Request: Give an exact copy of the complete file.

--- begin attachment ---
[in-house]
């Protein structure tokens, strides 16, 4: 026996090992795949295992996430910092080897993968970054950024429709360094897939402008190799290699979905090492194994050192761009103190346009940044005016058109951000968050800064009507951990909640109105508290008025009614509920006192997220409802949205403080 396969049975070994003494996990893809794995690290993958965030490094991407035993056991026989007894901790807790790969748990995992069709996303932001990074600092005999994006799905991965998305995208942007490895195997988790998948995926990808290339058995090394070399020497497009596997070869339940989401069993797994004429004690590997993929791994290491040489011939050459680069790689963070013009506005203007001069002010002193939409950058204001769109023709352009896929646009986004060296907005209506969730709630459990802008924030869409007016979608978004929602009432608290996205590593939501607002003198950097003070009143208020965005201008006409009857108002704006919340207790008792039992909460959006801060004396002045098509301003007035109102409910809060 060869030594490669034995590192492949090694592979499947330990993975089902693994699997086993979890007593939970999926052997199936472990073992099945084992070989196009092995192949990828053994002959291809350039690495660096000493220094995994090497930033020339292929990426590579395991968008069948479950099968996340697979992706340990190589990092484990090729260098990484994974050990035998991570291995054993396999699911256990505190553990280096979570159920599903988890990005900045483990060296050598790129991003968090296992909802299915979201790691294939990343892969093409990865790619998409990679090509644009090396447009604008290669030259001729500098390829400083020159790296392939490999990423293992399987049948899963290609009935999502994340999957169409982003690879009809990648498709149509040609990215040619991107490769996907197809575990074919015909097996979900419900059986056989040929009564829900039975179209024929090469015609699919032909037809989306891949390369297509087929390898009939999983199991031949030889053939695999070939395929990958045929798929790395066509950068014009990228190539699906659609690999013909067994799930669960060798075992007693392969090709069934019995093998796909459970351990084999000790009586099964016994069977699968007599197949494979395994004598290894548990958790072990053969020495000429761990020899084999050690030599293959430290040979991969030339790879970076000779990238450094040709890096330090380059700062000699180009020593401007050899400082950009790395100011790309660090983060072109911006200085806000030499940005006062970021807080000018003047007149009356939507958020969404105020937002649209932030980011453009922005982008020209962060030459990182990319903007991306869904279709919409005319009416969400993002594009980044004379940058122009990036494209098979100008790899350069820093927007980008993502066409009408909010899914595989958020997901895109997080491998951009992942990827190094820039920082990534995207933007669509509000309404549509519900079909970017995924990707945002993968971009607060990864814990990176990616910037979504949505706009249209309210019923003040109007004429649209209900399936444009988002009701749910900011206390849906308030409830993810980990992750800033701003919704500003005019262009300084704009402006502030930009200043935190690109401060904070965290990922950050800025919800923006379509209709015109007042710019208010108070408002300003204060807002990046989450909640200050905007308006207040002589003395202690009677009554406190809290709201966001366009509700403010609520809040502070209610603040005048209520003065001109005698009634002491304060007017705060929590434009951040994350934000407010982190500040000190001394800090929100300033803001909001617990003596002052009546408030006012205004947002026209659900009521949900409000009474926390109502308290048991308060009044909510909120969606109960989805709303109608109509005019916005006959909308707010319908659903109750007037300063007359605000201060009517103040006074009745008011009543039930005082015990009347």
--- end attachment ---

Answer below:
[in-house]
């Protein structure tokens, strides 16, 4: 026996090992795949295992996430910092080897993968970054950024429709360094897939402008190799290699979905090492194994050192761009103190346009940044005016058109951000968050800064009507951990909640109105508290008025009614509920006192997220409802949205403080 396969049975070994003494996990893809794995690290993958965030490094991407035993056991026989007894901790807790790969748990995992069709996303932001990074600092005999994006799905991965998305995208942007490895195997988790998948995926990808290339058995090394070399020497497009596997070869339940989401069993797994004429004690590997993929791994290491040489011939050459680069790689963070013009506005203007001069002010002193939409950058204001769109023709352009896929646009986004060296907005209506969730709630459990802008924030869409007016979608978004929602009432608290996205590593939501607002003198950097003070009143208020965005201008006409009857108002704006919340207790008792039992909460959006801060004396002045098509301003007035109102409910809060 060869030594490669034995590192492949090694592979499947330990993975089902693994699997086993979890007593939970999926052997199936472990073992099945084992070989196009092995192949990828053994002959291809350039690495660096000493220094995994090497930033020339292929990426590579395991968008069948479950099968996340697979992706340990190589990092484990090729260098990484994974050990035998991570291995054993396999699911256990505190553990280096979570159920599903988890990005900045483990060296050598790129991003968090296992909802299915979201790691294939990343892969093409990865790619998409990679090509644009090396447009604008290669030259001729500098390829400083020159790296392939490999990423293992399987049948899963290609009935999502994340999957169409982003690879009809990648498709149509040609990215040619991107490769996907197809575990074919015909097996979900419900059986056989040929009564829900039975179209024929090469015609699919032909037809989306891949390369297509087929390898009939999983199991031949030889053939695999070939395929990958045929798929790395066509950068014009990228190539699906659609690999013909067994799930669960060798075992007693392969090709069934019995093998796909459970351990084999000790009586099964016994069977699968007599197949494979395994004598290894548990958790072990053969020495000429761990020899084999050690030599293959430290040979991969030339790879970076000779990238450094040709890096330090380059700062000699180009020593401007050899400082950009790395100011790309660090983060072109911006200085806000030499940005006062970021807080000018003047007149009356939507958020969404105020937002649209932030980011453009922005982008020209962060030459990182990319903007991306869904279709919409005319009416969400993002594009980044004379940058122009990036494209098979100008790899350069820093927007980008993502066409009408909010899914595989958020997901895109997080491998951009992942990827190094820039920082990534995207933007669509509000309404549509519900079909970017995924990707945002993968971009607060990864814990990176990616910037979504949505706009249209309210019923003040109007004429649209209900399936444009988002009701749910900011206390849906308030409830993810980990992750800033701003919704500003005019262009300084704009402006502030930009200043935190690109401060904070965290990922950050800025919800923006379509209709015109007042710019208010108070408002300003204060807002990046989450909640200050905007308006207040002589003395202690009677009554406190809290709201966001366009509700403010609520809040502070209610603040005048209520003065001109005698009634002491304060007017705060929590434009951040994350934000407010982190500040000190001394800090929100300033803001909001617990003596002052009546408030006012205004947002026209659900009521949900409000009474926390109502308290048991308060009044909510909120969606109960989805709303109608109509005019916005006959909308707010319908659903109750007037300063007359605000201060009517103040006074009745008011009543039930005082015990009347």